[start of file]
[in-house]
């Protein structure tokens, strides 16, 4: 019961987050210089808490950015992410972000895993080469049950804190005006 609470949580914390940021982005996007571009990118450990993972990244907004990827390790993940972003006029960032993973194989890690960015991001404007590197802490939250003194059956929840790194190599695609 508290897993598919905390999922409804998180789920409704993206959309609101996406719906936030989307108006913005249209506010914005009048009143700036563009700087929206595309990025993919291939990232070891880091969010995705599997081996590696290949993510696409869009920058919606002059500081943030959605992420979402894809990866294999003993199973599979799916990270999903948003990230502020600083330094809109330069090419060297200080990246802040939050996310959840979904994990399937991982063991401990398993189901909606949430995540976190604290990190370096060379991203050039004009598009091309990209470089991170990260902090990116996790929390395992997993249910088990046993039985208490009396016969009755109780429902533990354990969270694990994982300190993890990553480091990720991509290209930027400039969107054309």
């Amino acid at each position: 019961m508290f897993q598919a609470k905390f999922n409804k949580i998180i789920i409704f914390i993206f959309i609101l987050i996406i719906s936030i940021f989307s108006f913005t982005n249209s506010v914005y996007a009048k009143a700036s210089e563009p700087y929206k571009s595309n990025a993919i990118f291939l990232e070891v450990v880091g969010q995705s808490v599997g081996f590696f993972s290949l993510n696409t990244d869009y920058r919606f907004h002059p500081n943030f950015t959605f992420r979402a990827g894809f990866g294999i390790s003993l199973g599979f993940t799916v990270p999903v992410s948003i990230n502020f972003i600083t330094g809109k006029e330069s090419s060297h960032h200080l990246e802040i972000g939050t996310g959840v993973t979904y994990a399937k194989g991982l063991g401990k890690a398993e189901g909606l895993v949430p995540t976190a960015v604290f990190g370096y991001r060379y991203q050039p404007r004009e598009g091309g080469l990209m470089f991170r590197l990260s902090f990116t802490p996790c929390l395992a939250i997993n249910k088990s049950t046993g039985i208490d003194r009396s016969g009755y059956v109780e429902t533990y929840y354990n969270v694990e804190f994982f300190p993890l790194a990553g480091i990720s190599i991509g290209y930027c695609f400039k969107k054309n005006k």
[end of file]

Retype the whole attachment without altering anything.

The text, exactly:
[in-house]
């Protein structure tokens, strides 16, 4: 019961987050210089808490950015992410972000895993080469049950804190005006 609470949580914390940021982005996007571009990118450990993972990244907004990827390790993940972003006029960032993973194989890690960015991001404007590197802490939250003194059956929840790194190599695609 508290897993598919905390999922409804998180789920409704993206959309609101996406719906936030989307108006913005249209506010914005009048009143700036563009700087929206595309990025993919291939990232070891880091969010995705599997081996590696290949993510696409869009920058919606002059500081943030959605992420979402894809990866294999003993199973599979799916990270999903948003990230502020600083330094809109330069090419060297200080990246802040939050996310959840979904994990399937991982063991401990398993189901909606949430995540976190604290990190370096060379991203050039004009598009091309990209470089991170990260902090990116996790929390395992997993249910088990046993039985208490009396016969009755109780429902533990354990969270694990994982300190993890990553480091990720991509290209930027400039969107054309």
């Amino acid at each position: 019961m508290f897993q598919a609470k905390f999922n409804k949580i998180i789920i409704f914390i993206f959309i609101l987050i996406i719906s936030i940021f989307s108006f913005t982005n249209s506010v914005y996007a009048k009143a700036s210089e563009p700087y929206k571009s595309n990025a993919i990118f291939l990232e070891v450990v880091g969010q995705s808490v599997g081996f590696f993972s290949l993510n696409t990244d869009y920058r919606f907004h002059p500081n943030f950015t959605f992420r979402a990827g894809f990866g294999i390790s003993l199973g599979f993940t799916v990270p999903v992410s948003i990230n502020f972003i600083t330094g809109k006029e330069s090419s060297h960032h200080l990246e802040i972000g939050t996310g959840v993973t979904y994990a399937k194989g991982l063991g401990k890690a398993e189901g909606l895993v949430p995540t976190a960015v604290f990190g370096y991001r060379y991203q050039p404007r004009e598009g091309g080469l990209m470089f991170r590197l990260s902090f990116t802490p996790c929390l395992a939250i997993n249910k088990s049950t046993g039985i208490d003194r009396s016969g009755y059956v109780e429902t533990y929840y354990n969270v694990e804190f994982f300190p993890l790194a990553g480091i990720s190599i991509g290209y930027c695609f400039k969107k054309n005006k």